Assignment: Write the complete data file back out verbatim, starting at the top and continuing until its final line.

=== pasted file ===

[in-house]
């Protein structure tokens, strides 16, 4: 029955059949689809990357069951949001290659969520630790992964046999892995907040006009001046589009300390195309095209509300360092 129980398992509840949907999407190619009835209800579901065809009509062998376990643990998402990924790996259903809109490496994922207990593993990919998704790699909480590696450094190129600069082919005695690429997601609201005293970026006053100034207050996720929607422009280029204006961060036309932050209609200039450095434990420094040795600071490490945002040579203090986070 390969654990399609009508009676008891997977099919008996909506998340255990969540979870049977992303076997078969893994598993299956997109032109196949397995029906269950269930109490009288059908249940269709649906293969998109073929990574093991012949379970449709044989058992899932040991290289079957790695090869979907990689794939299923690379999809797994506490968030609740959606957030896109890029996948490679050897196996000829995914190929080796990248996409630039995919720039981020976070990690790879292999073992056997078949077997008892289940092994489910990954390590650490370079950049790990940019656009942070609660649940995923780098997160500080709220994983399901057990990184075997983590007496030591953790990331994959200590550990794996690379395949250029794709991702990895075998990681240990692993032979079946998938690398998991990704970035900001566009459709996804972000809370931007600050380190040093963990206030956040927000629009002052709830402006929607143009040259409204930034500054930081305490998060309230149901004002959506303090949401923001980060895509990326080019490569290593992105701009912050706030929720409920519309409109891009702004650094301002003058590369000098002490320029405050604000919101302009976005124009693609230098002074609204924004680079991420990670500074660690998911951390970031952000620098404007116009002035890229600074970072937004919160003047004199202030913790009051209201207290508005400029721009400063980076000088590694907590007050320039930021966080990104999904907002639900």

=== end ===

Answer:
[in-house]
């Protein structure tokens, strides 16, 4: 029955059949689809990357069951949001290659969520630790992964046999892995907040006009001046589009300390195309095209509300360092 129980398992509840949907999407190619009835209800579901065809009509062998376990643990998402990924790996259903809109490496994922207990593993990919998704790699909480590696450094190129600069082919005695690429997601609201005293970026006053100034207050996720929607422009280029204006961060036309932050209609200039450095434990420094040795600071490490945002040579203090986070 390969654990399609009508009676008891997977099919008996909506998340255990969540979870049977992303076997078969893994598993299956997109032109196949397995029906269950269930109490009288059908249940269709649906293969998109073929990574093991012949379970449709044989058992899932040991290289079957790695090869979907990689794939299923690379999809797994506490968030609740959606957030896109890029996948490679050897196996000829995914190929080796990248996409630039995919720039981020976070990690790879292999073992056997078949077997008892289940092994489910990954390590650490370079950049790990940019656009942070609660649940995923780098997160500080709220994983399901057990990184075997983590007496030591953790990331994959200590550990794996690379395949250029794709991702990895075998990681240990692993032979079946998938690398998991990704970035900001566009459709996804972000809370931007600050380190040093963990206030956040927000629009002052709830402006929607143009040259409204930034500054930081305490998060309230149901004002959506303090949401923001980060895509990326080019490569290593992105701009912050706030929720409920519309409109891009702004650094301002003058590369000098002490320029405050604000919101302009976005124009693609230098002074609204924004680079991420990670500074660690998911951390970031952000620098404007116009002035890229600074970072937004919160003047004199202030913790009051209201207290508005400029721009400063980076000088590694907590007050320039930021966080990104999904907002639900």